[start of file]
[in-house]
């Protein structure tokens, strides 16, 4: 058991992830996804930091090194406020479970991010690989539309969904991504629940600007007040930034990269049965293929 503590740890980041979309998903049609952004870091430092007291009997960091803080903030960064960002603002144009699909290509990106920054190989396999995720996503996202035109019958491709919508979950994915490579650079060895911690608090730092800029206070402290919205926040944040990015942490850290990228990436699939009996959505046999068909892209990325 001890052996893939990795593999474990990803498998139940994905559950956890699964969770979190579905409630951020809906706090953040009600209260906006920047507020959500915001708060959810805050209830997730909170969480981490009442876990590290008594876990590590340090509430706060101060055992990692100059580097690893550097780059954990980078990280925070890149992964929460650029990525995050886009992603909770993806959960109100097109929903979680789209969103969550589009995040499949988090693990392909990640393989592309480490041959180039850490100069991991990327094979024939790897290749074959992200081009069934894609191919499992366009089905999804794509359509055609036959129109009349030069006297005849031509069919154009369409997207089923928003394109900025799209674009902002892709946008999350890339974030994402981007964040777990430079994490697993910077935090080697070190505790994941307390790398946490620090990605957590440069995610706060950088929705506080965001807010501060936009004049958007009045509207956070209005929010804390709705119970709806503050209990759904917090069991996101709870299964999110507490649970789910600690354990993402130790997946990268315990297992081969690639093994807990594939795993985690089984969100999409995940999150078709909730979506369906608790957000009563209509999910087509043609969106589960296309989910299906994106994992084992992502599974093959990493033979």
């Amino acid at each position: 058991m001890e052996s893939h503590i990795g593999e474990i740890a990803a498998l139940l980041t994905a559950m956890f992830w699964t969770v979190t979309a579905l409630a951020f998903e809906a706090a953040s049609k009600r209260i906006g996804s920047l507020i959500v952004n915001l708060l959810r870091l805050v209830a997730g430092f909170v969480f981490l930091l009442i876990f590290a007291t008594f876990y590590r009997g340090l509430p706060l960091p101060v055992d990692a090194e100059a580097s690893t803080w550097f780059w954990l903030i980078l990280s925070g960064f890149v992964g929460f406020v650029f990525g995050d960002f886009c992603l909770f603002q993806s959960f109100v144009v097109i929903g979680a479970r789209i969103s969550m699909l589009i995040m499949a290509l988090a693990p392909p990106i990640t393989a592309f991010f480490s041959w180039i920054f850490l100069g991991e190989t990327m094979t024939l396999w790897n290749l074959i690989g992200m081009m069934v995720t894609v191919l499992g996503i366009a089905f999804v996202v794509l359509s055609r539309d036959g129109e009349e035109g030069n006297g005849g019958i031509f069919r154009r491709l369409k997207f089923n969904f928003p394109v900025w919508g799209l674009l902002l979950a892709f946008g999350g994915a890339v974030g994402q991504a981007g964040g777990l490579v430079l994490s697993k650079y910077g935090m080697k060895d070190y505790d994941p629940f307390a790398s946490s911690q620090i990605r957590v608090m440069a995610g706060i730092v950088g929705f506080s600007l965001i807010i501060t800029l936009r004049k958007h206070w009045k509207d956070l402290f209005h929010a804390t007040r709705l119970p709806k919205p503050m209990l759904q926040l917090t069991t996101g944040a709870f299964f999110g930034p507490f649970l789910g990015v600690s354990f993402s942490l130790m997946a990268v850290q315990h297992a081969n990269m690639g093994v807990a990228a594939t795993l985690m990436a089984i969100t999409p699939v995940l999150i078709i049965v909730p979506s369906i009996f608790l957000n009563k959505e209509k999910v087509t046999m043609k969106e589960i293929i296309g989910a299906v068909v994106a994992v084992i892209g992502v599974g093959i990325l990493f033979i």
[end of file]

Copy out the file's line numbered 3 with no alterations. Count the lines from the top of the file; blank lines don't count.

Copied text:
């Amino acid at each position: 058991m001890e052996s893939h503590i990795g593999e474990i740890a990803a498998l139940l980041t994905a559950m956890f992830w699964t969770v979190t979309a579905l409630a951020f998903e809906a706090a953040s049609k009600r209260i906006g996804s920047l507020i959500v952004n915001l708060l959810r870091l805050v209830a997730g430092f909170v969480f981490l930091l009442i876990f590290a007291t008594f876990y590590r009997g340090l509430p706060l960091p101060v055992d990692a090194e100059a580097s690893t803080w550097f780059w954990l903030i980078l990280s925070g960064f890149v992964g929460f406020v650029f990525g995050d960002f886009c992603l909770f603002q993806s959960f109100v144009v097109i929903g979680a479970r789209i969103s969550m699909l589009i995040m499949a290509l988090a693990p392909p990106i990640t393989a592309f991010f480490s041959w180039i920054f850490l100069g991991e190989t990327m094979t024939l396999w790897n290749l074959i690989g992200m081009m069934v995720t894609v191919l499992g996503i366009a089905f999804v996202v794509l359509s055609r539309d036959g129109e009349e035109g030069n006297g005849g019958i031509f069919r154009r491709l369409k997207f089923n969904f928003p394109v900025w919508g799209l674009l902002l979950a892709f946008g999350g994915a890339v974030g994402q991504a981007g964040g777990l490579v430079l994490s697993k650079y910077g935090m080697k060895d070190y505790d994941p629940f307390a790398s946490s911690q620090i990605r957590v608090m440069a995610g706060i730092v950088g929705f506080s600007l965001i807010i501060t800029l936009r004049k958007h206070w009045k509207d956070l402290f209005h929010a804390t007040r709705l119970p709806k919205p503050m209990l759904q926040l917090t069991t996101g944040a709870f299964f999110g930034p507490f649970l789910g990015v600690s354990f993402s942490l130790m997946a990268v850290q315990h297992a081969n990269m690639g093994v807990a990228a594939t795993l985690m990436a089984i969100t999409p699939v995940l999150i078709i049965v909730p979506s369906i009996f608790l957000n009563k959505e209509k999910v087509t046999m043609k969106e589960i293929i296309g989910a299906v068909v994106a994992v084992i892209g992502v599974g093959i990325l990493f033979i």